Borage (Borago officinalis
L.) is a wild vegetable appreciated as a folk medicine and for culinary preparations. The introduction of borage as a specialized cultivation would allow for the diversification of vegetable crops and would widen the offerings of raw and minimally processed leafy vegetables. Thus, the aim of the research was to evaluate the quality and shelf-life of fresh-cut borage stored at different temperatures. Borage plants were grown during the autumn–winter season and immediately minimally processed after harvest. Fresh-cut borage leaves packed in sealed bags were stored at 2 or 6 °C for 21 d. Weight loss, total soluble solids (TSS), titratable acidity (TA), ascorbic acid, nitrates, leaf color characteristics and overall quality were determined through the storage period. Borage plants were deemed suitable for minimal processing. Storage temperature significantly influenced the rate of quality loss. Borage leaves had an initial nitrate content of 329.3 mg kg−1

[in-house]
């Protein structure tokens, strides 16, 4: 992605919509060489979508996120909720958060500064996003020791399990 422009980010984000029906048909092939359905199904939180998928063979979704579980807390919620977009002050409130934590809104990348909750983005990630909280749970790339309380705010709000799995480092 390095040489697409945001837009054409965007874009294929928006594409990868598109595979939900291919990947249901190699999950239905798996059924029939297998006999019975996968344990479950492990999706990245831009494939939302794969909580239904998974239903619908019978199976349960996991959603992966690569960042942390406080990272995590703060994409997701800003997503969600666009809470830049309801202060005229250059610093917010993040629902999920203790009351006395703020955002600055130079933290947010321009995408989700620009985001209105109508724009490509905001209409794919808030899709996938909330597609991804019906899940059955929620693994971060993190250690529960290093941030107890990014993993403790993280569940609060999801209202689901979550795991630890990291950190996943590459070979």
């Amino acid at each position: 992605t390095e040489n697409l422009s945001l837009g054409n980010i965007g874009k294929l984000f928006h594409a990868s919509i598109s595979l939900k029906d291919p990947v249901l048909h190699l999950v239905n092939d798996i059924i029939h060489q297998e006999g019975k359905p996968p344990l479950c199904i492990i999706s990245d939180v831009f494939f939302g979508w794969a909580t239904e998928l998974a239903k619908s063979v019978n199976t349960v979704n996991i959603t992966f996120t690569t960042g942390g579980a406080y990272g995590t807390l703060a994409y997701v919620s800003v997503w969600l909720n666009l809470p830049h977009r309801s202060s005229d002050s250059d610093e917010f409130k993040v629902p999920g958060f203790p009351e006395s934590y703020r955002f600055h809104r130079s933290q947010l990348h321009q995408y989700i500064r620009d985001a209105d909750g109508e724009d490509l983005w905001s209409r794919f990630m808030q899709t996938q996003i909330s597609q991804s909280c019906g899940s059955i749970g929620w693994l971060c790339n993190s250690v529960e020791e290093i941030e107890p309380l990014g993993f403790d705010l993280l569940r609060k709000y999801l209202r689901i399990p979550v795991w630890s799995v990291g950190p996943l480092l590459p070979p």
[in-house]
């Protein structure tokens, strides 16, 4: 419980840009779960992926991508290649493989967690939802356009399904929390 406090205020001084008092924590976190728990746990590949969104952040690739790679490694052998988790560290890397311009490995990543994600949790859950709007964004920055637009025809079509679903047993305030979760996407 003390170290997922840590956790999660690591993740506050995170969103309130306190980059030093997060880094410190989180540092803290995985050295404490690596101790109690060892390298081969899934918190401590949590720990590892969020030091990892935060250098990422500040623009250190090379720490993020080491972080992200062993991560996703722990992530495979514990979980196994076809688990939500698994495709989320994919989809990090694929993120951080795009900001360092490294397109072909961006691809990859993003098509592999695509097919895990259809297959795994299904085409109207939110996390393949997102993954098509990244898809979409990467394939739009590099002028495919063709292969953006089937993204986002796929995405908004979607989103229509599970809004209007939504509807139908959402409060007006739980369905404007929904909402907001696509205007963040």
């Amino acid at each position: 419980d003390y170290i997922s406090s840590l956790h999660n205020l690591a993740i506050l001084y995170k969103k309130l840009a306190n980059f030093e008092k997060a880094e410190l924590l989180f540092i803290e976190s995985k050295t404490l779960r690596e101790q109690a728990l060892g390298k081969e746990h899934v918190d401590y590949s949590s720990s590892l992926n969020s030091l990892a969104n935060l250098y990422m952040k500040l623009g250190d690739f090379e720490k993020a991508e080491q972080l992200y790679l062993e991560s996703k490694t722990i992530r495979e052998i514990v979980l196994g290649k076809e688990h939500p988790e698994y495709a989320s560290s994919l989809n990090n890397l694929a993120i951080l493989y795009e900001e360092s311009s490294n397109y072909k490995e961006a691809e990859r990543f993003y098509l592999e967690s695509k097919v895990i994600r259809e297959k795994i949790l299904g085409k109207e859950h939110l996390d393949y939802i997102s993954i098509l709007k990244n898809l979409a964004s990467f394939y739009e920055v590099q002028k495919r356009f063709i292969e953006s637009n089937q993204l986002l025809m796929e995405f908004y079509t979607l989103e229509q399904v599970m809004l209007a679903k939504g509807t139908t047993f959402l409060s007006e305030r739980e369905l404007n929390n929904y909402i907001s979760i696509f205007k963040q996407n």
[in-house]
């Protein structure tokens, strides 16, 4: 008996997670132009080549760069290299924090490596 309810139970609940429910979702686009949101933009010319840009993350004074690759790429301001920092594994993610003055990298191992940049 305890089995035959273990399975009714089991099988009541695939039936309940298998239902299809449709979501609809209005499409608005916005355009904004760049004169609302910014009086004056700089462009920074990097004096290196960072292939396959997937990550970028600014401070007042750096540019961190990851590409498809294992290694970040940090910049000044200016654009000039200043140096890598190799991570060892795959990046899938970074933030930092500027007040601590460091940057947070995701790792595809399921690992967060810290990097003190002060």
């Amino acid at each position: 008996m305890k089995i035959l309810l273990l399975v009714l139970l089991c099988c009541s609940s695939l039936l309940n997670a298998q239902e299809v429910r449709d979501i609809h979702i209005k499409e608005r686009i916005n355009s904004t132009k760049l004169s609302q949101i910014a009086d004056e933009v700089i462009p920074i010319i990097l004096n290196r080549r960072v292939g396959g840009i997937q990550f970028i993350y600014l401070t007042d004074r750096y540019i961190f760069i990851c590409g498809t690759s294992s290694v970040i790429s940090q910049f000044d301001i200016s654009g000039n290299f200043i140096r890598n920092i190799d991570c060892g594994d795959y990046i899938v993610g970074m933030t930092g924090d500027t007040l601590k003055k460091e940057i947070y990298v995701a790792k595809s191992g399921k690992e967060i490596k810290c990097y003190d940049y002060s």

FW that was not affected by temperature or storage. TSS and TA were higher in leaves stored at 6 °C. TSS, TA and ascorbic acid content increased during storage. Minimally processed borage leaves stored at 2 °C had lower weight loss and leaf color modifications during storage and a longer shelf life than those stored at 6 °C, so were still marketable after 21 d of storage.
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